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Project will help tackle crime

Resource type: News

Cape Times (South Africa) |

by A’EYSHA KASSIEM VIOLENT crime, a failing education system and the impact of HIV/Aids and TB are some of the “critical threats” facing South Africa, says the University of Cape Town’s newly-installed vice-chancellor Max Price. Price said he hopes to see UCT play a greater role in solving the country’s problems. Price, who was officially installed at the campus last night, wants to appoint “pro-vice-chancellors”. He says they will take up various “intellectual projects” at the university such as crime and safety and security, and whose responsibilities will include co-ordinating the university’s projects with other outside bodies such as the police. Education was also likely to be one of these special projects, he said. “(A fatal) threat is crime, particularly violent crime. We have not begun to answer the question posed by President Mbeki: ‘Why is our society so violent?’ “Should we have more jails? We do not understand how to challenge the deeply ingrained views that violence is the way to resolve conflict – views inculcated in children from birth as they grow up witnessing domestic violence around them or bullying on the school playground. We don’t seem to have a clue how to tackle the drugs problem.” Price said that with, having a pro-vice-chancellor specially focused on the issue of crime, the university would be able to “bring all its intellectual resources to bear on the problem of violent crime and the threat it poses to our survival”. With regard to the public school system, Price said it had failed the country and universities. “We cannot expand our intake of black students because of the paucity of school-leavers with the right subjects at the right level. Previously, we took the view that this was not our problem to fix. “We can no longer ignore it for it will be our downfall. (UCT), and indeed all universities, should … tackle this problem.” He said he “feared” the “increasing fragility of our fledgling democracy”. “In my view, free speech, free press, judicial independence and socio-economic rights are increasingly under threat. Debates on race and transformation are often the camouflage for these attacks.” Students were not protesting enough about issues of corruption in government or South Africa’s treatment of Zimbabwe. It was universities that had the “unique opportunity of enormous influence over the future of society” and for shaping “future leaders”. In terms of HIV/Aids and TB, Price said while UCT was making a significant contribution in terms of research, “the greatest public health disaster of our time will be our undoing if we do not make it the top priority”. He said more needed to be done in terms of outreach and caring in communities, among other things.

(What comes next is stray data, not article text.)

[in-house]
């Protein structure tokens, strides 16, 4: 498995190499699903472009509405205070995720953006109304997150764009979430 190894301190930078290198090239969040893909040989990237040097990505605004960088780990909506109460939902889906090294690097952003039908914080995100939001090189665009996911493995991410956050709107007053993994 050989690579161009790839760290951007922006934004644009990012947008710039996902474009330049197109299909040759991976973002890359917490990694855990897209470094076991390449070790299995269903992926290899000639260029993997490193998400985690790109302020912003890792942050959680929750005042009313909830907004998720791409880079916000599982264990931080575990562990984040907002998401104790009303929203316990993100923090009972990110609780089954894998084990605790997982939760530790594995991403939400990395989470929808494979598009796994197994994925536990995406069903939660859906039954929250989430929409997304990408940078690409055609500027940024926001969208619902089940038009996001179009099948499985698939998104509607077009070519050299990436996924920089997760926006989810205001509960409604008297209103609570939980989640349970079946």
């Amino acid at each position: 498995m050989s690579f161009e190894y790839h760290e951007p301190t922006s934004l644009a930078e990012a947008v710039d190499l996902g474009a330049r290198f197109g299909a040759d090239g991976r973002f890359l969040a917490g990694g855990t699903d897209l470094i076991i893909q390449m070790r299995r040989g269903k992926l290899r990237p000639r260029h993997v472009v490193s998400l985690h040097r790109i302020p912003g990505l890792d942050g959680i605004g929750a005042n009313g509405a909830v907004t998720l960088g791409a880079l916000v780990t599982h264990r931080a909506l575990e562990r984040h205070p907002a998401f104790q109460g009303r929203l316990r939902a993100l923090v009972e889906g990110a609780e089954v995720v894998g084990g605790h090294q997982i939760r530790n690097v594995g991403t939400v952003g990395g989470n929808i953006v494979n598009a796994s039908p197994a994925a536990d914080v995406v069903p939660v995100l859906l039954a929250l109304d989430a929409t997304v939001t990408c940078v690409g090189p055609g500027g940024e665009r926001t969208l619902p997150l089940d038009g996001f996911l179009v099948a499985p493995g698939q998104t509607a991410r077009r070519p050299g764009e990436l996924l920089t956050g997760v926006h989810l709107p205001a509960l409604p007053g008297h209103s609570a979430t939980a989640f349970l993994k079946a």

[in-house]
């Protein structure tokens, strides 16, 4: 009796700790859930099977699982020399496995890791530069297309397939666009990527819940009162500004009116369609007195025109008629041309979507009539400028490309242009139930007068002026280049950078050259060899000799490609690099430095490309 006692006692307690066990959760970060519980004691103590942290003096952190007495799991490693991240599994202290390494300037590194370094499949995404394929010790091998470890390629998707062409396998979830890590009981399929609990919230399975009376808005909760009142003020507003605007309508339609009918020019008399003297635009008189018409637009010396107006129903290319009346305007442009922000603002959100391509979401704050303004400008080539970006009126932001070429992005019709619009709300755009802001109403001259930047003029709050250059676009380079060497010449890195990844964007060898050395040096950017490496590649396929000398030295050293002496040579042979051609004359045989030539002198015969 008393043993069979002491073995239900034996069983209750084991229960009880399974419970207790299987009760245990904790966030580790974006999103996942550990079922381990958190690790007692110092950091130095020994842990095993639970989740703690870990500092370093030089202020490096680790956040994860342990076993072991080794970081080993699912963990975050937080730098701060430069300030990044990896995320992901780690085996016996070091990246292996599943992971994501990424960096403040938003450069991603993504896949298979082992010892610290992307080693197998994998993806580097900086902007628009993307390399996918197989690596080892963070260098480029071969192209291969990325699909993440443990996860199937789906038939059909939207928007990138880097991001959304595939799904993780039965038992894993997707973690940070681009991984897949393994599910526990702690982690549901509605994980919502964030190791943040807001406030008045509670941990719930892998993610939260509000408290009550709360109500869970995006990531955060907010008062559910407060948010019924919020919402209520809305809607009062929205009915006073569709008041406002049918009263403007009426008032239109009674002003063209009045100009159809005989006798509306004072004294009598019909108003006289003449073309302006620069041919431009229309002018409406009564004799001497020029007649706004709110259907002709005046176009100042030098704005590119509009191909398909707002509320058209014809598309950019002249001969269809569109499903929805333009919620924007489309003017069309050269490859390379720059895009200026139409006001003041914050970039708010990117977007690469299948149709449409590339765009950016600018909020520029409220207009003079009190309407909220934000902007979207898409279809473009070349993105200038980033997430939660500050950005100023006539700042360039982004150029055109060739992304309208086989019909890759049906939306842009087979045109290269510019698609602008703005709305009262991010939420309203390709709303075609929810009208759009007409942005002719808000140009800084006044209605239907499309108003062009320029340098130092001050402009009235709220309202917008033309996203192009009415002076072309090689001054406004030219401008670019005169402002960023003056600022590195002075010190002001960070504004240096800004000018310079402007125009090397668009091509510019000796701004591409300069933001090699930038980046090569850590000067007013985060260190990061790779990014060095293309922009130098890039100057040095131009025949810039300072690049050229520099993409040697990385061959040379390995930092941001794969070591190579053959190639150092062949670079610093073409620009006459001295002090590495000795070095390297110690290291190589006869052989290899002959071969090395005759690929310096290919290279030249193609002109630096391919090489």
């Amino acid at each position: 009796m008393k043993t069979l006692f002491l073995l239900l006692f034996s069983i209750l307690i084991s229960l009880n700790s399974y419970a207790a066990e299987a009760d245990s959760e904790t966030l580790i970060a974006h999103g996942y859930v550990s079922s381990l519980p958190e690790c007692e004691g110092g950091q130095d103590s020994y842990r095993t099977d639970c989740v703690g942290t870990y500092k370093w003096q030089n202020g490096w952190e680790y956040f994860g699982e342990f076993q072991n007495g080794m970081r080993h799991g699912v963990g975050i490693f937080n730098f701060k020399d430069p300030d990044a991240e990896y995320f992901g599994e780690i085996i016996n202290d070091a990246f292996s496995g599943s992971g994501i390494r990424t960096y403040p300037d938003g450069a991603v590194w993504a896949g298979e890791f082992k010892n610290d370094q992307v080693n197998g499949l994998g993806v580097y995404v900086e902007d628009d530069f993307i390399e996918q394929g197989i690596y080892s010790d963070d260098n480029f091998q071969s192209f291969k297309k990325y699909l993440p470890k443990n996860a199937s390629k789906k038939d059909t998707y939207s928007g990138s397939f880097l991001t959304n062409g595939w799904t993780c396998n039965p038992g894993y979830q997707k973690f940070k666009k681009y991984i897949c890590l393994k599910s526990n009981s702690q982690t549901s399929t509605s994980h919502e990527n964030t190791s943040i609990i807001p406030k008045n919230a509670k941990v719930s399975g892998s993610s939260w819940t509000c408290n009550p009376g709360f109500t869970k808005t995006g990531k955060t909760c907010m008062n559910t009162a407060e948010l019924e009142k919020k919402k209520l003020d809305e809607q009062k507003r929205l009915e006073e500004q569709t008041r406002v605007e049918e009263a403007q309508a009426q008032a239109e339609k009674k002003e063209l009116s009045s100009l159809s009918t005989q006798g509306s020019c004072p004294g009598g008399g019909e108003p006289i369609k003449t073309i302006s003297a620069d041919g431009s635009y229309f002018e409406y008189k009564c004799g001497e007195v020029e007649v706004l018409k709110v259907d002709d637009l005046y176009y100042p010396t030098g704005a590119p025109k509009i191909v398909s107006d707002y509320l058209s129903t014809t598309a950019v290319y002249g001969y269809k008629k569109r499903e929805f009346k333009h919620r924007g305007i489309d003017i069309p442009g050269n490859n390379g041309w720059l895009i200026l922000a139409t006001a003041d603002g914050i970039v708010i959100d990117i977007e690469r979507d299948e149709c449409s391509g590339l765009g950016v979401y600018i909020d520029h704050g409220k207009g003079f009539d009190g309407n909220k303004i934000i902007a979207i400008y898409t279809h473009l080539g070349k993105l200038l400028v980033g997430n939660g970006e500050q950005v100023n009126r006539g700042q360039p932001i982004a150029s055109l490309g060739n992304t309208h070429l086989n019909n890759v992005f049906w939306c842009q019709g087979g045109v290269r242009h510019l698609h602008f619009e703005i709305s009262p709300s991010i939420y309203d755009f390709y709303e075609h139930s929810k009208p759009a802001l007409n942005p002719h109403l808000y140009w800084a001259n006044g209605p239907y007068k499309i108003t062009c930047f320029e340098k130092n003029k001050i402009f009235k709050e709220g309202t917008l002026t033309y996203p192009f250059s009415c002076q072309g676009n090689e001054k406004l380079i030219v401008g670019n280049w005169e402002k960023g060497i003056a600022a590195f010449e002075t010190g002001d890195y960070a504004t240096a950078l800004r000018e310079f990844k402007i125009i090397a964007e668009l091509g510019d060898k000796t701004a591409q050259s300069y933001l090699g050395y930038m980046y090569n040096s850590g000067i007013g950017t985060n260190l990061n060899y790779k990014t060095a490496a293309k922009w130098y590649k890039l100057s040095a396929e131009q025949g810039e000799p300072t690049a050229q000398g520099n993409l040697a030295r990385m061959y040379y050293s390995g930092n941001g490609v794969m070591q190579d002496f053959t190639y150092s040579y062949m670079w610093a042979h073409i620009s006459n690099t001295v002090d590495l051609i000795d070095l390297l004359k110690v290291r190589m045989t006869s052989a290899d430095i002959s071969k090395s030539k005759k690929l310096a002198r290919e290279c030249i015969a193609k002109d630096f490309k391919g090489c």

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AIDS, HIV, TB, University of Cape Town